VIII. Conclusion

VIII. Conclusion

Gentrification is characterized by the restructuring of urban space for the purposes of capital accumulation, and requires a substantial shift in the class position of those living in a particular place. This is a complex process in which many forces are set in motion in the built environment; it is often difficult to discern whether certain land uses and investment choices will bring about an exclusionary pattern of class recomposition or whether particular development will benefit the disadvantaged communities in which these changes occur. As Kennedy and Leonard (2001b) have stated, gentrification can take place as a consequence of urban revitalization, and this is certainly true for West Oakland. Parks and landscaping improvements, rehabilitating blighted and vacant properties, and controlling pollution are all undeniably beneficial to current residents. These transformations, while part of an equitable development strategy, bring about a more stable and attractive atmosphere for gentrification-producing investment. This contradiction is one that deserves further examination in order to more precisely understand the gentrification process, and therefore develop more effective urban revitalization policy.
Gentrification functions through the decisions of a variety of individuals, including developers, realtors, city officials, homebuyers, and others; employment patterns, housing market speculation, and other structural influences condition the decisions of these individuals. Together their actions result in a transformation of land uses to those with higher income levels, as class power reshapes the urban landscape. It is a defining feature of cities that will likely increase in scope as metropolitan economies expand, cosmopolitan lifestyles are sought, and economic pressures make urban housing more attractive. This process is also indicative of the larger social inequalities that go unresolved in urban planning, as market-based strategies monopolize public debate and urban space is transformed not by the people living within it but by the movements of capital. Rather than approaching gentrification as solely an issue of protecting the housing of residents, it must be seen as part of a struggle on a wider social terrain for a “right to the city.”
In West Oakland, community members have been able to guide, encourage, or even restrict certain types of highly localized development projects and land uses, but their ability to halt gentrification is severely limited by the scale at which they function. The uneven pattern of gentrification throughout the Bay Area is reflected in how the process unfolded in West Oakland. Some areas were selected for market-rate development projects in an inflated real estate market while adjacent sections of the neighborhood are, according to many residents, unchanged. Portions of West Oakland with large amounts of subsidized housing are, ironically, more resistant to gentrification even though its residents are economically more vulnerable than other renters. These areas may be those avoided most by individual homebuyers coming into West Oakland as well as developers, who sought larger swaths of land on which to build or tended toward the edges of the neighborhood. There is a limited amount of capital available to be invested in the physical landscape even during the boom times, and poor neighborhoods like West Oakland are still places of last resort. Further research into the choices that developers and homebuyers make when deciding to move into lower-income neighborhoods would be useful.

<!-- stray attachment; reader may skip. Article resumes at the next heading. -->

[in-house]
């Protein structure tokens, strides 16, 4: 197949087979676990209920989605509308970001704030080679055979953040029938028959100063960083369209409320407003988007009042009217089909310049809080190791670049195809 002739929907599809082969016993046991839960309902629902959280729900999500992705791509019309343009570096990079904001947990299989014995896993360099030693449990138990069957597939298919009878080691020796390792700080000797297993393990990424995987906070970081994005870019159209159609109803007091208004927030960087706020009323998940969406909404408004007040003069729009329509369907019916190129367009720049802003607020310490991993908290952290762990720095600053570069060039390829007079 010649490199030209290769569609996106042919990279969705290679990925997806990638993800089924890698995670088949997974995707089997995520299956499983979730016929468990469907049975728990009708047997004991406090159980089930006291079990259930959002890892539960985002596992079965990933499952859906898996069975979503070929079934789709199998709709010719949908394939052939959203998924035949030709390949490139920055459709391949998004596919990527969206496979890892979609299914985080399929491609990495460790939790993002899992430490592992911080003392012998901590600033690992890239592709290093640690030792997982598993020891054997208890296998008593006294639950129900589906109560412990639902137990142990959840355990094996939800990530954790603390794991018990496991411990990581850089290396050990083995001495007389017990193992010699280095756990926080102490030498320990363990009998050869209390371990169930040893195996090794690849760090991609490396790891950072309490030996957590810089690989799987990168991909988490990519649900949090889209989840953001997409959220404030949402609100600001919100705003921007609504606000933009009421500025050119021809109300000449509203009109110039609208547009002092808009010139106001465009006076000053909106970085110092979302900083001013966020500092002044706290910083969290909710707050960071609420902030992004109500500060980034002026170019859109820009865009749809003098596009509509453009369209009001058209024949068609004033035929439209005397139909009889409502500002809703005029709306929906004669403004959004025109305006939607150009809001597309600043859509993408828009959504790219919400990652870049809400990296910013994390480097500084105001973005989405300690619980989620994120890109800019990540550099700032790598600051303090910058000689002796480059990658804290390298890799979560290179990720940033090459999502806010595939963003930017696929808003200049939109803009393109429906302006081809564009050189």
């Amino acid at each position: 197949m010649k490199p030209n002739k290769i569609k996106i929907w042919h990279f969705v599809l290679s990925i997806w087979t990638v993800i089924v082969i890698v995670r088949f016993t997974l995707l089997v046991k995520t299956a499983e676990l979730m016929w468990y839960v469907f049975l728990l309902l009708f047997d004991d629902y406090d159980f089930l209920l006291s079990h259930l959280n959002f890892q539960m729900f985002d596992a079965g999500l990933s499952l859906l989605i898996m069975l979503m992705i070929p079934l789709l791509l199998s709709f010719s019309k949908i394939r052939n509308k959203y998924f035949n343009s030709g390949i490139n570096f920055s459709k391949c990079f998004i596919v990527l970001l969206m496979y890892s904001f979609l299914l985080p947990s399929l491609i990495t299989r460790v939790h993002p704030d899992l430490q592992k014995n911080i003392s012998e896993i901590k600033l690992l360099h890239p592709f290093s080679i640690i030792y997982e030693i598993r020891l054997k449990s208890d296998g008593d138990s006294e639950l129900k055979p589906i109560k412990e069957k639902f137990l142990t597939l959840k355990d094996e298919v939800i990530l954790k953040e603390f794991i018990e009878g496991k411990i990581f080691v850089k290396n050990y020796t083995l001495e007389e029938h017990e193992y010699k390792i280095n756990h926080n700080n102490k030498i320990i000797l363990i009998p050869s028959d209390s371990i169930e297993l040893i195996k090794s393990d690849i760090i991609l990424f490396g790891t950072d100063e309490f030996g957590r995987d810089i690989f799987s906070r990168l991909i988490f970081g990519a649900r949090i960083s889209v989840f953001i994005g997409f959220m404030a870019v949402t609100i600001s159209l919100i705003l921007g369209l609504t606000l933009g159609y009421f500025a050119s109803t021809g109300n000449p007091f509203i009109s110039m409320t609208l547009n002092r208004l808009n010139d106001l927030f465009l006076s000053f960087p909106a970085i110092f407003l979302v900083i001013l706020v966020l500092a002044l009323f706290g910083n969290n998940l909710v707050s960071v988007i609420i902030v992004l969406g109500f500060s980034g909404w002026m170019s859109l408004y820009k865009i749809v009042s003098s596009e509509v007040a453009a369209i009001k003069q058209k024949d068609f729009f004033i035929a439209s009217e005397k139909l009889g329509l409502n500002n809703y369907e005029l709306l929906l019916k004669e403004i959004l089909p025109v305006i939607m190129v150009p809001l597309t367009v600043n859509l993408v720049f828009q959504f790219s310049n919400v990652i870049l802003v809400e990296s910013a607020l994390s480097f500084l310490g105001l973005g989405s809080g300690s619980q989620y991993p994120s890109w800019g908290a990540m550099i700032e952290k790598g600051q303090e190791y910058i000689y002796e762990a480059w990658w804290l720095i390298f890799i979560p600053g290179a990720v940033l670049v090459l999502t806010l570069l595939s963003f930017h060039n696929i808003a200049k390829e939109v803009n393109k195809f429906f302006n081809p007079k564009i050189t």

While the WOPAC and other community members are able to manage the formulation and implementation of development policy in West Oakland to some degree, the real estate market swings wildly, realigning property values with regional and national economic trends. The end of the first cycle of gentrification in West Oakland may mean less investment capital to be used for revitalizing the neighborhood, but it may also allow for strategies that rely less on a booming real estate market and more on local solutions to the community’s pressing needs. Perhaps most importantly, local actors from the West Oakland community may become more powerful once larger pools of capital dry up there. The WOPAC is, despite the economic meltdown of 2008, able to put redevelopment money into tenant and low-income homeowner improvements, greening of critical transportation corridors, and other projects that directly benefit the neighborhood’s residents. The potential exists to create policy that protects residents from dislocation before the next wave of speculation occurs in the area, and to establish programs that revitalize and make the neighborhood less vulnerable to the shifts of the market. The decline of the housing market and the cooling of new development, while tied to other economic troubles for the residents of West Oakland, may also allow for a longer view of changes in the neighborhood and the opportunity to establish housing and growth policies that will help its residents remain in place in the future.

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